Are there Really Codes in the Bible?

Having witnessed the worldwide sensation and the continuing debate over the Bible Codes, it can be difficult to know who to believe and what to think. On the one hand, the research is clearly sufficiently serious to merit debate and a slew of web sites, books and computer programs. On the other, the proposition that the literal text of the five books of Moses contains predictions about the future seems utterly absurd.

According to Orthodox doctrine, the text of the Torah was revealed by God to Moses while the Israelites were wandering in the desert, before they arrived in Israel. The Rabbis have been careful copying the text from generation to generation, so that the version Jews use today (the "Masoretic" text) is nearly identical to God's message for mankind, despite a few mistakes having crept in (minor differences have been found between Torahs in different parts of the world, and the Talmud itself alludes to there being more than one version).

From a modern academic viewpoint, a very different picture emerges. By analysing the text several different narrative strands have been discovered, each with a particular theological and political viewpoint. Many of the tales in the Torah are very similar to myths of the ancient Near East, of which records have been found predating the existence of any Jews. The text was composed and finally redacted during the Second Temple period, so that no matter how accurate the transmission was, what was being transmitted was essentially the result of human efforts.

Testing Hypotheses

The power of the Bible Codes is in arbitrating between two alternative hypotheses which are related, but not identical, to those mentioned above. Essentially, we set up two comprehensive and mutually exclusive propositions. It will be important for further discussion to note the precise form of these :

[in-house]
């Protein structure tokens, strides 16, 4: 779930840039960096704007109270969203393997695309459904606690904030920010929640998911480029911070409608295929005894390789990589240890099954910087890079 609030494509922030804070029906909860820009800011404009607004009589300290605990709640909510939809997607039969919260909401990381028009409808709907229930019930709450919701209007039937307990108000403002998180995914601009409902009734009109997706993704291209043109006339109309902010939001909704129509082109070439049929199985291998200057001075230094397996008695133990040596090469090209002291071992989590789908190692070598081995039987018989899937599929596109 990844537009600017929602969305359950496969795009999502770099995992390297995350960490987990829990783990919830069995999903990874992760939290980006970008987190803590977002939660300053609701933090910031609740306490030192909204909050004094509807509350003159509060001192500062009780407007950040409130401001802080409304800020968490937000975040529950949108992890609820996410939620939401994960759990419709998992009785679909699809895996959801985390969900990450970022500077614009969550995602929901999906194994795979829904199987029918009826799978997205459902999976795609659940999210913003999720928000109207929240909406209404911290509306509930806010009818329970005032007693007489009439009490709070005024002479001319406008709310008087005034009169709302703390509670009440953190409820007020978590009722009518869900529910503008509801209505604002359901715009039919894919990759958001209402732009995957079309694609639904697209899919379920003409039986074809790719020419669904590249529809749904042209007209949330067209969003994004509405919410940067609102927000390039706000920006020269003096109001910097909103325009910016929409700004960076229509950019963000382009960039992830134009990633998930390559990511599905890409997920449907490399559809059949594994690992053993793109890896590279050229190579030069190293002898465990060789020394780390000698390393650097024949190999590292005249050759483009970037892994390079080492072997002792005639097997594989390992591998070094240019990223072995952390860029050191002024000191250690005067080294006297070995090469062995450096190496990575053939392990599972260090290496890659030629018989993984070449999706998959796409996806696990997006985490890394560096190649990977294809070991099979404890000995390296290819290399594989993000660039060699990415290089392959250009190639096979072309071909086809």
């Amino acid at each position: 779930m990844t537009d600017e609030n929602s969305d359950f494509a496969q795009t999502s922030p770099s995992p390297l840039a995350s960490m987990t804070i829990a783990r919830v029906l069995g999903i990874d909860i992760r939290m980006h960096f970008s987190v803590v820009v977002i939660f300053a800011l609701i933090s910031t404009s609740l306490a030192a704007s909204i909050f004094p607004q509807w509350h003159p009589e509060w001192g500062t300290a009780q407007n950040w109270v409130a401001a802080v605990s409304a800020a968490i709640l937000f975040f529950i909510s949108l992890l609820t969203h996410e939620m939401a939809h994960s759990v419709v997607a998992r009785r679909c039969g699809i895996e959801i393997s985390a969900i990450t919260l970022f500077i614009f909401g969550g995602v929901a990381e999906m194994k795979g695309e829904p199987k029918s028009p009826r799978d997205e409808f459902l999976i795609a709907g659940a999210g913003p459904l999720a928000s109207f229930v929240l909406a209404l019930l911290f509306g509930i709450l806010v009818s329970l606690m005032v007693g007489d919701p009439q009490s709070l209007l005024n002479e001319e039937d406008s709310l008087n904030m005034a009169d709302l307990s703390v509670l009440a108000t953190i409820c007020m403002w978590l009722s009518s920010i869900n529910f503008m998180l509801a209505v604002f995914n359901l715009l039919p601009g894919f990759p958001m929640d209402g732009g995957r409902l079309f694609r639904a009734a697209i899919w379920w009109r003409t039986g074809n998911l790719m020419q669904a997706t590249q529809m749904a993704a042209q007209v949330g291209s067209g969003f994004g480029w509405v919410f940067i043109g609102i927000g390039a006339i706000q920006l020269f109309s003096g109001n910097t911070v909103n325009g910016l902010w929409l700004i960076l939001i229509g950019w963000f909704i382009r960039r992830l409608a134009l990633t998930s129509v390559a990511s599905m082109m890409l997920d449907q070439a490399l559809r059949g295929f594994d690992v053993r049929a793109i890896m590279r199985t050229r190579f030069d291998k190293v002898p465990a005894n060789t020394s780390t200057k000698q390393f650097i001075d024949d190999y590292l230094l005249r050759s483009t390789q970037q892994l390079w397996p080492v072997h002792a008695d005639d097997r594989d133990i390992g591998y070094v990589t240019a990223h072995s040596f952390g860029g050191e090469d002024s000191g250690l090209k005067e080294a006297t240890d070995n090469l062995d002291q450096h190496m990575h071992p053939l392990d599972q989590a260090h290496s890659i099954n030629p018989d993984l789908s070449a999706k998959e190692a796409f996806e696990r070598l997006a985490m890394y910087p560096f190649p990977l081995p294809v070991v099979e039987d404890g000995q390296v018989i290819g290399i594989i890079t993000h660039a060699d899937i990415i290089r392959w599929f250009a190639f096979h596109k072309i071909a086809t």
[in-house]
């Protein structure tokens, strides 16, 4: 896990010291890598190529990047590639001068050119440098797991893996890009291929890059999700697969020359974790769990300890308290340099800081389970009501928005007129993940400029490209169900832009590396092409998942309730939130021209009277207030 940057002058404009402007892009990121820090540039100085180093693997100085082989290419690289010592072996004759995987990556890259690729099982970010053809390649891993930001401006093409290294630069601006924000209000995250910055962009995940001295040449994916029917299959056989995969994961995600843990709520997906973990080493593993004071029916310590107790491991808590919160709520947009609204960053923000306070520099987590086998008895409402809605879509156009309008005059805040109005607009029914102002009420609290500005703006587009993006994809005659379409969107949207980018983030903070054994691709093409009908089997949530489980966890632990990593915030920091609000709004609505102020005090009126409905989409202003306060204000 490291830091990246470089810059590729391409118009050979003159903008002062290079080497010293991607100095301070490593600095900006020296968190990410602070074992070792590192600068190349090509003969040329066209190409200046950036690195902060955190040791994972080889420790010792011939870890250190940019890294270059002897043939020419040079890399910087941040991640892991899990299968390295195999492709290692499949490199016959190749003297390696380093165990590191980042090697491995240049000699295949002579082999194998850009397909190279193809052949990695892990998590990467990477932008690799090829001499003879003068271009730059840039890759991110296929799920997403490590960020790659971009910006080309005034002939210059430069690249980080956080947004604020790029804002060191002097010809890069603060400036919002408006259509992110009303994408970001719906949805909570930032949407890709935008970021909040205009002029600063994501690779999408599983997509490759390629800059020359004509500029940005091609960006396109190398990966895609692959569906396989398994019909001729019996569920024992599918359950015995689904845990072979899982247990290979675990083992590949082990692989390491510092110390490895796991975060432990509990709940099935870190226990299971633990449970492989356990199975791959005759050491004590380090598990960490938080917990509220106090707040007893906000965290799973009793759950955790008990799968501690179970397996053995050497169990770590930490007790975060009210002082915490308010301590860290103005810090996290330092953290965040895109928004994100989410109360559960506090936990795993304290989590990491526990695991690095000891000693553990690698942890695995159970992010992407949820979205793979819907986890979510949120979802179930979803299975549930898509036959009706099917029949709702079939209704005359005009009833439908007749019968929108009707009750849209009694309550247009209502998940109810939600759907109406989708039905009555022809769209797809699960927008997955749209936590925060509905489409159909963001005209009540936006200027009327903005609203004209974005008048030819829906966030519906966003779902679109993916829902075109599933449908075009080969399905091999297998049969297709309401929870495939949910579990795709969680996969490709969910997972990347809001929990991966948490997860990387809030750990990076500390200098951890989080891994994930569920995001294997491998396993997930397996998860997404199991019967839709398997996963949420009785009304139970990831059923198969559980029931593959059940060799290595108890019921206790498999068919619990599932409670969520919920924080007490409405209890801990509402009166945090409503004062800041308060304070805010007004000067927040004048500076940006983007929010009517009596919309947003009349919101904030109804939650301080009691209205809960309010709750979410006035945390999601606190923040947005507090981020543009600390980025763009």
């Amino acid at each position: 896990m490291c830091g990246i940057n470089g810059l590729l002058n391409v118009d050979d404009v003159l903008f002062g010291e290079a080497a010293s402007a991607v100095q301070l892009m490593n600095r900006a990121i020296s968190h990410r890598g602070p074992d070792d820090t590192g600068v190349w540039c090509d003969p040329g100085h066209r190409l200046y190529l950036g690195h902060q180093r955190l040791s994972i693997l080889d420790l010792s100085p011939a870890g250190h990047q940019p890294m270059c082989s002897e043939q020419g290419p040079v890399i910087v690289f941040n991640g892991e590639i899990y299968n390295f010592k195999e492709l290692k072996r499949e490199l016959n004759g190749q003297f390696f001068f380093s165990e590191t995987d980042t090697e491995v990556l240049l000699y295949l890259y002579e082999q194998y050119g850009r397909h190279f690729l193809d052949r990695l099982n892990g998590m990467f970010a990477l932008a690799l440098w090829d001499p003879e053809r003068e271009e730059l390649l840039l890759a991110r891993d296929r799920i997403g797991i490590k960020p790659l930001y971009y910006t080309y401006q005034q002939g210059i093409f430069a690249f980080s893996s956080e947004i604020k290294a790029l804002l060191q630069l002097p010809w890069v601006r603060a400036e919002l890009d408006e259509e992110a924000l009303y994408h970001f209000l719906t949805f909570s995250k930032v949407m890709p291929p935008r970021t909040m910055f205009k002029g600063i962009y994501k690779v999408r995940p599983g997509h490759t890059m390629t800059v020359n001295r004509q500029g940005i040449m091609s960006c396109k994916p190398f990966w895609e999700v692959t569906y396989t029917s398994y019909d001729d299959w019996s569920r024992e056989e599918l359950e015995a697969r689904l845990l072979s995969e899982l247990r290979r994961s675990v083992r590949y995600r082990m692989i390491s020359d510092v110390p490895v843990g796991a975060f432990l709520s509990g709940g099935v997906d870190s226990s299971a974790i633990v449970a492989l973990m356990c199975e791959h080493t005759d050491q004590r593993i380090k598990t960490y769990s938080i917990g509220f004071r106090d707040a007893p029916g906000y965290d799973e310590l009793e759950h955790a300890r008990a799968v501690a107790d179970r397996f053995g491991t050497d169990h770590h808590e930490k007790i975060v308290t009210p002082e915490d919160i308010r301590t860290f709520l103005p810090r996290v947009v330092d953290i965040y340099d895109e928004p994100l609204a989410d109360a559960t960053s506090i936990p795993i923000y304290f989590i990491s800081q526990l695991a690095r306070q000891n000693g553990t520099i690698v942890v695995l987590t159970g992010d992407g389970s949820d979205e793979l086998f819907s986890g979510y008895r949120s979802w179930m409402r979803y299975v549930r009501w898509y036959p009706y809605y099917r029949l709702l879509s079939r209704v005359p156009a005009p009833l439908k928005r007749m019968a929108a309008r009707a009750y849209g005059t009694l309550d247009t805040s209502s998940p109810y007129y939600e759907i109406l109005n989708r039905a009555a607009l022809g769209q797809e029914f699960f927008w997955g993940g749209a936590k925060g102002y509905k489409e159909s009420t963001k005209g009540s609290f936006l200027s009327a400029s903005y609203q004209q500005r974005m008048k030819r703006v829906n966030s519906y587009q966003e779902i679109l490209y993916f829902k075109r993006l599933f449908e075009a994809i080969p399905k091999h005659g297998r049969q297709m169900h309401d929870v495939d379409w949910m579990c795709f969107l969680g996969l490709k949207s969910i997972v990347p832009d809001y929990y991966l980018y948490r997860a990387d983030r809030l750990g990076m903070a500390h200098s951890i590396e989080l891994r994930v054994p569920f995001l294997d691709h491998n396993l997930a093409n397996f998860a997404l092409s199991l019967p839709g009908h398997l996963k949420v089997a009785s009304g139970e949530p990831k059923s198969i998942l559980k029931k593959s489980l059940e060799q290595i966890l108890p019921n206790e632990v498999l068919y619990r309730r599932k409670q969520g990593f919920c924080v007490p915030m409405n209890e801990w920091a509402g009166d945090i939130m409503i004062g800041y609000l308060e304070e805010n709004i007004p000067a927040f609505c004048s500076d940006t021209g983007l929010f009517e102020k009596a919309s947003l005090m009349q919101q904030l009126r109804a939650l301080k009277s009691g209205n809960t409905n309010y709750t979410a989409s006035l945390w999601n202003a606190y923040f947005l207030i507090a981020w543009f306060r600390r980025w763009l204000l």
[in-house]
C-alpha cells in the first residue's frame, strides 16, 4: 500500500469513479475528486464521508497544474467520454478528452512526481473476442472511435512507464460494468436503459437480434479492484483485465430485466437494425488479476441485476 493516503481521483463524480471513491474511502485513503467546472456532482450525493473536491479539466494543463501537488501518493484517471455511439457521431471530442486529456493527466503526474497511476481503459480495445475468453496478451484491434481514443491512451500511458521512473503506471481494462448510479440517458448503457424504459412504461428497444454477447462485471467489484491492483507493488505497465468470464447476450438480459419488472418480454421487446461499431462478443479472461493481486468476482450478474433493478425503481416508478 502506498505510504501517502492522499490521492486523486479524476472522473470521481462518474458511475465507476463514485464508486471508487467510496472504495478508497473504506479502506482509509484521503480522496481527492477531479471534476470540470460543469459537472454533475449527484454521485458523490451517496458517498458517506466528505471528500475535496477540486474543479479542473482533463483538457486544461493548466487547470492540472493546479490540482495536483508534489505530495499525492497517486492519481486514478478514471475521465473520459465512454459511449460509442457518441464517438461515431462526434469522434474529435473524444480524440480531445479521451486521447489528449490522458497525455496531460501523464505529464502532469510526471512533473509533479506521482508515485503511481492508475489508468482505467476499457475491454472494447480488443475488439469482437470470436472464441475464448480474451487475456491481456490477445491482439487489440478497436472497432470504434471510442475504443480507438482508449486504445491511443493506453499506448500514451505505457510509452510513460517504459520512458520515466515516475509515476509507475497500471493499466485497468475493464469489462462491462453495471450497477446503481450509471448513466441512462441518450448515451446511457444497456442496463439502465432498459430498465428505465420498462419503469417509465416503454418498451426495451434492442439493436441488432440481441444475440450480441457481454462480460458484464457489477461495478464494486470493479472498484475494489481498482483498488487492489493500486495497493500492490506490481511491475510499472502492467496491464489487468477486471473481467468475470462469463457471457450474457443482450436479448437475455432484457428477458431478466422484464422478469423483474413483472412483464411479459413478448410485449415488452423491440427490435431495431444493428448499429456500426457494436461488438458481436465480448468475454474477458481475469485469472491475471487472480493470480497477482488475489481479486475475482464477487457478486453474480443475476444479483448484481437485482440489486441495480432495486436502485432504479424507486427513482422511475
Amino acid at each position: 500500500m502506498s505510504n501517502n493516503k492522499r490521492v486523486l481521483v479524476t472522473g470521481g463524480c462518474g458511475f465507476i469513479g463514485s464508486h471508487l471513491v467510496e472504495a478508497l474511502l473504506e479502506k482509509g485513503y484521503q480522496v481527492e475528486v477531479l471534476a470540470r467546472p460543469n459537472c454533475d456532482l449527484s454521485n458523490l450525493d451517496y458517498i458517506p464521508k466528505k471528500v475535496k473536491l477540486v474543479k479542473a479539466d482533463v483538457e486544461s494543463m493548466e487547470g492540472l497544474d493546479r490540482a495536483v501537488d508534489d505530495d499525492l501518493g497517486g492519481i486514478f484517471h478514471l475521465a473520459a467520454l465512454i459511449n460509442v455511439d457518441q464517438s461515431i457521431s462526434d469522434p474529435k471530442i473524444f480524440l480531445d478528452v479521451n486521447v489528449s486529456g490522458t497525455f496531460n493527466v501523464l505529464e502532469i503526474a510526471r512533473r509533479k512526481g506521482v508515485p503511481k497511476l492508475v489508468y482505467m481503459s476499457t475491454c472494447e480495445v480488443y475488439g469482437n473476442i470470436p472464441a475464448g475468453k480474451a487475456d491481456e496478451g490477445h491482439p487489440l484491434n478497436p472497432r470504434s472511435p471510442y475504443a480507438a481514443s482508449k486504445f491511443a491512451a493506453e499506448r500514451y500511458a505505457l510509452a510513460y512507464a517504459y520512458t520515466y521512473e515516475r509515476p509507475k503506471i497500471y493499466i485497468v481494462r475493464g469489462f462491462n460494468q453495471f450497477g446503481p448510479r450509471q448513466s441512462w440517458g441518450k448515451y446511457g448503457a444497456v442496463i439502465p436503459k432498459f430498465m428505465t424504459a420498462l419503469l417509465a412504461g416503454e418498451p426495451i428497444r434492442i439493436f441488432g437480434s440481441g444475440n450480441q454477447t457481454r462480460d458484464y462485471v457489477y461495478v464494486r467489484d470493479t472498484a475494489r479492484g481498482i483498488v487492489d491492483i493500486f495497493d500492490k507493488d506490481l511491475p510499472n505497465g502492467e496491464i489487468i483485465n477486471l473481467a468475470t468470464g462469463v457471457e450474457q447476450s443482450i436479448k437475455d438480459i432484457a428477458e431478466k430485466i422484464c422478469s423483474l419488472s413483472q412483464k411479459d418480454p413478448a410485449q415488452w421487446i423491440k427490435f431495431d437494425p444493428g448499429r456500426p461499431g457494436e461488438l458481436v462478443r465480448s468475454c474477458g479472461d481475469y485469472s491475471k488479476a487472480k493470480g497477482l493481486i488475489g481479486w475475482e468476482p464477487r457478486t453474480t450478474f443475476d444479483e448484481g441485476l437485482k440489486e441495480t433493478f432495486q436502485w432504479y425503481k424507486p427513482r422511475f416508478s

H0 : There is no supernatural phenomenon associated with the Masoretic Torah text.
H1 : There is some supernatural phenomenon associated with the Masoretic Torah text.

As with any statistical experiment, we begin by assuming the null hypothesis (H0). We then examine the evidence in the face of this assumption, and calculate a p-value, where p is the probability that such evidence would be obtained if the null hypothesis is true. The lower the value of p, the less likely it is that the evidence we have would have been obtained should H0 be true. If the value of p gets low enough (just how low is a difficult question), we begin to suspect that H0 in fact is not true, and therefore H1 must be (since one or the other must be). So a low value of p suggests the falsehood of H0.

However, p is not the probability that the null hypothesis is true, based on the evidence. For example, the probability of a girl having eight fingers on her right hand is extremely low. That does not mean that, if we find someone with eight fingers on their right hand, they must be a boy!

Focussing on the Question

Let us return to the Bible Codes. Let us imagine that, by simply reading a passage backwards, we obtain, in order, an exact location and date of every earthquake that has taken place in the last 200 years. If we assume H0, and examine this finding in that light, the p-value we obtain would be very small. If a text has no supernatural phenomenon associated with it, it would not be able to predict future geological events with such precision. (If you're thinking about various notions of transcendent prophecy / back-propagating quantum waves / time travel, etc..., all these possibilities fall under H1).

What about if we assume H1? Well, it is difficult to assign any sort of probability to the evidence under this hypothesis. If a text is somehow supernatural, we don't really quite know what to expect. However, it seems clear that it would be more likely for there to be such hidden prophetic information; exactly how much is a matter for philosophical and theological speculation. All we need realise is that, if a code with a low p-value under H0 were to be discovered, it should tilt the relative likelihood of the two hypotheses in our evaluation towards H1.

There are therefore two main questions to be answered with regards to the Bible Codes :

The rest of this article will focus on the first question, since if the answer to that is not particularly interesting, the second question is unnecessary.

Equidistant Letter Sequences